Extracting life history information from mineralized hard tissues of extant and extinct species is an ongoing challenge in evolutionary and conservation studies. Primary lamellar bone is a mineralized tissue with multidien periodicity that begins deposition prenatally and continues until adulthood albeit with concurrent resorption, thus maintaining a record spanning several years of an individual’s life. Here, we use field-emission scanning electron microscopy and energy-dispersive X-ray analysis to measure the relative concentrations of calcium, phosphorous, oxygen, magnesium and sodium in the femora of seven rhesus macaque with known medical and life-history information. We find that the concentration of these elements distinguishes parous from nulliparous females; that in females calcium and phosphorus are lower in bone formed during reproductive events; and that significant differences in relative magnesium concentration correlate with breastfeeding in infants.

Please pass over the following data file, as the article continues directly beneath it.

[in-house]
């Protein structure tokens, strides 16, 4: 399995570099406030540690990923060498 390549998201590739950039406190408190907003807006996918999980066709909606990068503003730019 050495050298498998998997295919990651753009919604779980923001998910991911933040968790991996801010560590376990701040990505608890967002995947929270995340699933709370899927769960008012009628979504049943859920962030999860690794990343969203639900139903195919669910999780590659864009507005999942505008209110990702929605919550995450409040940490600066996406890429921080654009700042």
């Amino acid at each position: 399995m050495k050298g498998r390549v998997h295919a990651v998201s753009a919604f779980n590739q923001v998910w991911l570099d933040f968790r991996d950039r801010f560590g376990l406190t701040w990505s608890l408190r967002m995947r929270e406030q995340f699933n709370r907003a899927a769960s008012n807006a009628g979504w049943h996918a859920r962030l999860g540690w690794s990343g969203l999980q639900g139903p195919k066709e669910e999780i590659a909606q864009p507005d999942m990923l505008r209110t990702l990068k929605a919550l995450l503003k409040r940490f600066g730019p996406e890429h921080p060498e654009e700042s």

ASJC Scopus subject areas